Wednesday, February 27, 2013

A Lesson in Breadmaking

After a two week hiatus — snow and holiday weekends can really cramp my baking style — my Baking Basics class resumed Saturday with Bread 101 (at least that's what I'm calling it).

Compared to the last two classes, this one on bread has been my favorite. The fact that this week we took home a little bit of everyone's creation as opposed to just our own definitely contributed. I walked out of class with a huge tote bag stuffed with about 15 loaves of nine kinds of breads. The spoils ranged from foccaccia to sticky buns, and included four full loaves of Potato Challah that I made myself!

Now I've been a huge fan of Challah for my entire life and I've made it mostly from scratch on a couple of different occasions, but I've never before seen it or known it to be made with potatoes and potato water. At Cambridge Culinary School, where I've been taking this baking basics series of classes, Potato Challah was introduced as the norm, and I just had to test it out. Spoiler alert: It's delicious!

All nine types of bread started out with the same basic formula. Feed your yeast with sugar, add "baby bottle warm" water and set it aside to start to develop. This is stage one and can be stretched out over the course of many hours or even days if you have the time. The longer your yeast cultivates, the better.

We used dry yeast (not instant) and then our chef professor walked around and added a healthy handful of poolish/biga/starter... the name varies but this is just a concentrated mass of prepared yeast and flour that adds flavor and depth to bread. We then added flour and the remaining ingredients that differentiated our doughs (eggs, honey, salt, etc.) and set it to rise until doubled in size.

With this extra time, several students prepared the fillings that got added into their dough later in the process or watched our chef professor demonstrate different ways of shaping breads. My Challah baking buddy and I set to making quick breads — bread-like products in which a chemical levening agent such as baking powder or soda is used in place of yeast. We made a batch of scallion goat cheese biscuits and jalepeno corn bread to share with the class while our bread underwent the slow "hurry up and wait" process of rising and settling.

With kneading, I originally expected the process to be much like making pizza dough, in which you knead and knead and basically enjoy a nice arm workout or opportunity to beat out any pent up aggression getting the dough to stretch out into shape. I was surprised to find that even my sticky challah dough was surprisingly soft and easily malleable. It took plenty of time to knead (over 10 minutes by hand) but was more peaceful and methodical than I had anticipated. Only after the first rise did I get to really use force to punch the air bubbles out of the dough — and even here, it wasn't really necessary.

Because of the potato (if you add potato), Challah dough stays sticky and tacky even after adding copious amounts of flour to the batch. If you're making it at home, I recommend having a giant bowl full of flour next to you to add to your work station whenever needed.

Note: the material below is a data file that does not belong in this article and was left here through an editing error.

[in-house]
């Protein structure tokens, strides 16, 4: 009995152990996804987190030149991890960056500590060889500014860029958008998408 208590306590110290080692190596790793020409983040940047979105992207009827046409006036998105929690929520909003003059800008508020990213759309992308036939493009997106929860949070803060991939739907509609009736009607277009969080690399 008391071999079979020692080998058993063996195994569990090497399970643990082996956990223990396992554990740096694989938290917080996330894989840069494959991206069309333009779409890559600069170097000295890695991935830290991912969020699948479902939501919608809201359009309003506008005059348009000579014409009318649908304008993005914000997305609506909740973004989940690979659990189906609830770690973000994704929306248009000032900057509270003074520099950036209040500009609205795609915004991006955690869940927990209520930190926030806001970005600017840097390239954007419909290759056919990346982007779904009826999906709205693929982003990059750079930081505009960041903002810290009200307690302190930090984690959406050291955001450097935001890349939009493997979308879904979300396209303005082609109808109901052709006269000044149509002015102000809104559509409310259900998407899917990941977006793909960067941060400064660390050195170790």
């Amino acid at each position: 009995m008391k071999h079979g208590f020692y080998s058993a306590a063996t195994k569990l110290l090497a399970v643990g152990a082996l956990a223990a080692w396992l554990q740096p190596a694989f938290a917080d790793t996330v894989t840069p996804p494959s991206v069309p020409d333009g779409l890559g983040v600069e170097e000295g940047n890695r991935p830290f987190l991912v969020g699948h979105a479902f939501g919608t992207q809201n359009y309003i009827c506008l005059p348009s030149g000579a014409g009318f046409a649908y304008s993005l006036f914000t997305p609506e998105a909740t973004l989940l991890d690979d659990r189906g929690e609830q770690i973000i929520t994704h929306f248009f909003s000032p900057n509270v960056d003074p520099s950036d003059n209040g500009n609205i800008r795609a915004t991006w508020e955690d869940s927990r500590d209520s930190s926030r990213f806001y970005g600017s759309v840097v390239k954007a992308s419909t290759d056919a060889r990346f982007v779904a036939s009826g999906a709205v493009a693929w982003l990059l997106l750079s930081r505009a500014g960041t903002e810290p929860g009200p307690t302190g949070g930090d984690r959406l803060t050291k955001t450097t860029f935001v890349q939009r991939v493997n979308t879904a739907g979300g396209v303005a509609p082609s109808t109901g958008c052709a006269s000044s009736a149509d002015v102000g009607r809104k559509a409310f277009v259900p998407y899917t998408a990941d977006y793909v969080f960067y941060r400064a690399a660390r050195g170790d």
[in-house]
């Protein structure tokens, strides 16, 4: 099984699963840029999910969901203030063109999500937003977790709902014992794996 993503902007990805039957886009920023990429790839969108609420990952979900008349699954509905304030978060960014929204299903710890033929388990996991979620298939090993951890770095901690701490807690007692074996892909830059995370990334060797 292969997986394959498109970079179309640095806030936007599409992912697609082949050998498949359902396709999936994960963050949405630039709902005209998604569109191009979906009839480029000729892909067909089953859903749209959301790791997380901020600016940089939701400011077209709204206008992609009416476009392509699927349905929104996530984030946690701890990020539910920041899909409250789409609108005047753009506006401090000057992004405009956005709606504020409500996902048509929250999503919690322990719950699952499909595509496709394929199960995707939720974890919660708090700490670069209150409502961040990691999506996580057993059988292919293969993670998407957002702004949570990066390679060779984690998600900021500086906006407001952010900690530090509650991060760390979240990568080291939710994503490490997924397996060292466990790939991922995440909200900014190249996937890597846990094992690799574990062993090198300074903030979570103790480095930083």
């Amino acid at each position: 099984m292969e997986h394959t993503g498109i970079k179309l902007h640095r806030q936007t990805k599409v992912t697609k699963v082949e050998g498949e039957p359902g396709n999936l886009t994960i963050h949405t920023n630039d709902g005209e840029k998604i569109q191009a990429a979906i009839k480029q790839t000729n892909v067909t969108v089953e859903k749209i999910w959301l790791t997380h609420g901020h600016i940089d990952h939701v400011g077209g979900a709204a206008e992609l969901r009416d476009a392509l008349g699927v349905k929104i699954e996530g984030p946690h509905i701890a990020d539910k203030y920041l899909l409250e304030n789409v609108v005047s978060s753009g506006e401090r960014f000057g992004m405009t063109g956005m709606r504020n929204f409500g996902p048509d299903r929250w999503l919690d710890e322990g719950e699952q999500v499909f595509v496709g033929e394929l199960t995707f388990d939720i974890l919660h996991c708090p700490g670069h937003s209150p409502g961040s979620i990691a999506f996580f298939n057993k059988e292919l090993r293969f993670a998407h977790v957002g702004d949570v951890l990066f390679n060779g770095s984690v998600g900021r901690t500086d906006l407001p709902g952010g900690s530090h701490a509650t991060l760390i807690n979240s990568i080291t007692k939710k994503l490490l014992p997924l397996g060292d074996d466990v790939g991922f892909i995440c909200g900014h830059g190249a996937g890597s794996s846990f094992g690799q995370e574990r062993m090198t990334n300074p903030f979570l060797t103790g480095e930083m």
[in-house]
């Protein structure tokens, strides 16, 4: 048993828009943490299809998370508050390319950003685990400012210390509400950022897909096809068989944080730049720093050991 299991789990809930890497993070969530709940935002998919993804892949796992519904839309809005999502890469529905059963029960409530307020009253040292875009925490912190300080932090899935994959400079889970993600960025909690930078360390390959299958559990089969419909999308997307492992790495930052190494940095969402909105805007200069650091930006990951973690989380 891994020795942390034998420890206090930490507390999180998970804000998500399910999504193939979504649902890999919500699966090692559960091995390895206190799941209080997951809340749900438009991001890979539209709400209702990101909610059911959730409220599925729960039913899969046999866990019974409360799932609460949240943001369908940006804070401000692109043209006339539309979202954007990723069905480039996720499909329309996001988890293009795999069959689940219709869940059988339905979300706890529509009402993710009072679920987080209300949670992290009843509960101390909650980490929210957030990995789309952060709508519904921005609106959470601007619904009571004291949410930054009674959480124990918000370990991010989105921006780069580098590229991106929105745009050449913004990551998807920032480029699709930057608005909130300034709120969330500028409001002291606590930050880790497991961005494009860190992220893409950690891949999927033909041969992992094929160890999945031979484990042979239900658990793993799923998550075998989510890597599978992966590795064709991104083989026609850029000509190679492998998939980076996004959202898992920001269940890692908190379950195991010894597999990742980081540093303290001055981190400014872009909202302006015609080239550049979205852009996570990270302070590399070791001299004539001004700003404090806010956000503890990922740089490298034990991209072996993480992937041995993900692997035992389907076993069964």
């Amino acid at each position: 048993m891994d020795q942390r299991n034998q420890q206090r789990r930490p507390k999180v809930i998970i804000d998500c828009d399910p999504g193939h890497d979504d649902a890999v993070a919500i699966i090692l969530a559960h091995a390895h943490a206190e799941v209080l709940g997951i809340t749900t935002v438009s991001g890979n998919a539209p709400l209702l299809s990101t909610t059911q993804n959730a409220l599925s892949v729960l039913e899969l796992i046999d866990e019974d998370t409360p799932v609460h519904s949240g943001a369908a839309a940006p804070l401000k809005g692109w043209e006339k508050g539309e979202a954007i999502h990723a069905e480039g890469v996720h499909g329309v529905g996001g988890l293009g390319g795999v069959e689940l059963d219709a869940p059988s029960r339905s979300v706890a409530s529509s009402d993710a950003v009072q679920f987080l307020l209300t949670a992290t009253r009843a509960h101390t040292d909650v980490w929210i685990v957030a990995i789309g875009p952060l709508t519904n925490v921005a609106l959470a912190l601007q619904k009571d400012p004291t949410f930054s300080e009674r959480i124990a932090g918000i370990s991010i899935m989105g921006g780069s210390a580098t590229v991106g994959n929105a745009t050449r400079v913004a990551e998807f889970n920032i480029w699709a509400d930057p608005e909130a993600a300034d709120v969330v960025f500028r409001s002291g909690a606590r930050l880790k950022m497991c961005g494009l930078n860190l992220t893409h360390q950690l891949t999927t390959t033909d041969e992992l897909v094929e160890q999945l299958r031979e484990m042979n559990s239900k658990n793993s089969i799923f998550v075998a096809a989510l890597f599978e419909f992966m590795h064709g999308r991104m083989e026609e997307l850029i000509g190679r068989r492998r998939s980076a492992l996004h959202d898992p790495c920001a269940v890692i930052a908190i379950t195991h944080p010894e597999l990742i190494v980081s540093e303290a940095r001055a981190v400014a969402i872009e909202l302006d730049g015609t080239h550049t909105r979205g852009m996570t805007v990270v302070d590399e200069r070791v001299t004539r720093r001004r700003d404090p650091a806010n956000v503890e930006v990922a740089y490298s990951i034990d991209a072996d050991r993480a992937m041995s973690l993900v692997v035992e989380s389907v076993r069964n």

I also highly recommend a pastry scraper. I don't have one of my own (yet), but when I used it in class, it served to help knead my bread (scrape and fold) as well as slice off segments to roll and braid. Added bonus: using a pastry scraper helps keep one of your hands mostly clean so that you can stop and take pictures whenever the mood strikes you!

I braided my Challah into not one, not two, but SEVEN different loaves! I brought home four and insisted that my classmates all grab one to take home. Between my seven and the other guy's seven, we had more than enough to go around. Once braided, we egg washed, sprinkled with poppy seeds or sesame seeds or neither and set aside to rise yet again before baking.

Biggest lesson learned about bread making: It takes some serious patience! With cupcakes, it can be hard to wait for the cake to cool before frosting, but that is nothing compared to this. There is waiting involved after every step. In fact, waiting even longer than deemed necessary is encouraged with breads.

It all comes back to the yeast. Yeast is a living organism that thrives in moist, warm environments and feeds on sugar. As it feeds and grows, it releases CO2 and alcohol, which help bread rise in the oven. As you knead in flour, the chemicals combine and react to form strands of gluten. The stronger the strands (or the more gluten developed), the more your final loaf of bread will hold its shape — something very important when creating the base to a sandwich or a sturdy agent with which to scoop up chili.

Cakes can collapse a bit after coming out of the oven and still look phenomenal once you top them with frosting. Flourless cakes collapse quite a bit as no gluten develops to keep the centers high. When making bread, collapsing centers isn't an option – the bread needs to be sturdy. Gluten development and yeast cultivating help make this happen (over the course of several hours if not days).

Since I've started looking up recipes for Challah that incorporate potato like the one I made in class, I've found a bunch of Sweet Potato Challah recipes... Might definitely have to try that out soon!

Til then, I'm having bread with every meal and snacking on my European favorite – fresh bread with cheese!

Happy (bread) baking!

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